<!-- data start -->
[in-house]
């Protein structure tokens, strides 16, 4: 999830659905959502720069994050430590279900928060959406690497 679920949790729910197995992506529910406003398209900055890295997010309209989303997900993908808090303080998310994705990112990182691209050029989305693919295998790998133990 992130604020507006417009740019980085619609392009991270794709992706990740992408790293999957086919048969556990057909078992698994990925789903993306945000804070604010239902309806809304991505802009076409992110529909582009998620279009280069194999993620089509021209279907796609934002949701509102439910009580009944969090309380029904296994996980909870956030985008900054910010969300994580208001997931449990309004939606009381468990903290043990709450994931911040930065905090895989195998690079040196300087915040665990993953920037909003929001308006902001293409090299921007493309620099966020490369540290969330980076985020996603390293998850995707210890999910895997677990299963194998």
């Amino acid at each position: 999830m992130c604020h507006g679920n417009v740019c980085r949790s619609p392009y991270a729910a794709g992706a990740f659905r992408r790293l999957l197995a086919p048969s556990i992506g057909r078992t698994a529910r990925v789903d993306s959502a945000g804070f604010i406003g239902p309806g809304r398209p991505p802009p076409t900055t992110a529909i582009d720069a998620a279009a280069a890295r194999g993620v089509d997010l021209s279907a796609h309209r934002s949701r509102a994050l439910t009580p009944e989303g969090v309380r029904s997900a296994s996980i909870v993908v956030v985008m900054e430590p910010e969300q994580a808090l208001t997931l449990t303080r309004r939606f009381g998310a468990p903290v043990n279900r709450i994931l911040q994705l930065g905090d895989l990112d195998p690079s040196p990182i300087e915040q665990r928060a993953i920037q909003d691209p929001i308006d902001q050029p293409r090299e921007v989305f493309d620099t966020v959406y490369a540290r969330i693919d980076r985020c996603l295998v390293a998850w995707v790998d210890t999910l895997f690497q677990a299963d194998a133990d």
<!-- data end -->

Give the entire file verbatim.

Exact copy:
[in-house]
């Protein structure tokens, strides 16, 4: 999830659905959502720069994050430590279900928060959406690497 679920949790729910197995992506529910406003398209900055890295997010309209989303997900993908808090303080998310994705990112990182691209050029989305693919295998790998133990 992130604020507006417009740019980085619609392009991270794709992706990740992408790293999957086919048969556990057909078992698994990925789903993306945000804070604010239902309806809304991505802009076409992110529909582009998620279009280069194999993620089509021209279907796609934002949701509102439910009580009944969090309380029904296994996980909870956030985008900054910010969300994580208001997931449990309004939606009381468990903290043990709450994931911040930065905090895989195998690079040196300087915040665990993953920037909003929001308006902001293409090299921007493309620099966020490369540290969330980076985020996603390293998850995707210890999910895997677990299963194998």
């Amino acid at each position: 999830m992130c604020h507006g679920n417009v740019c980085r949790s619609p392009y991270a729910a794709g992706a990740f659905r992408r790293l999957l197995a086919p048969s556990i992506g057909r078992t698994a529910r990925v789903d993306s959502a945000g804070f604010i406003g239902p309806g809304r398209p991505p802009p076409t900055t992110a529909i582009d720069a998620a279009a280069a890295r194999g993620v089509d997010l021209s279907a796609h309209r934002s949701r509102a994050l439910t009580p009944e989303g969090v309380r029904s997900a296994s996980i909870v993908v956030v985008m900054e430590p910010e969300q994580a808090l208001t997931l449990t303080r309004r939606f009381g998310a468990p903290v043990n279900r709450i994931l911040q994705l930065g905090d895989l990112d195998p690079s040196p990182i300087e915040q665990r928060a993953i920037q909003d691209p929001i308006d902001q050029p293409r090299e921007v989305f493309d620099t966020v959406y490369a540290r969330i693919d980076r985020c996603l295998v390293a998850w995707v790998d210890t999910l895997f690497q677990a299963d194998a133990d």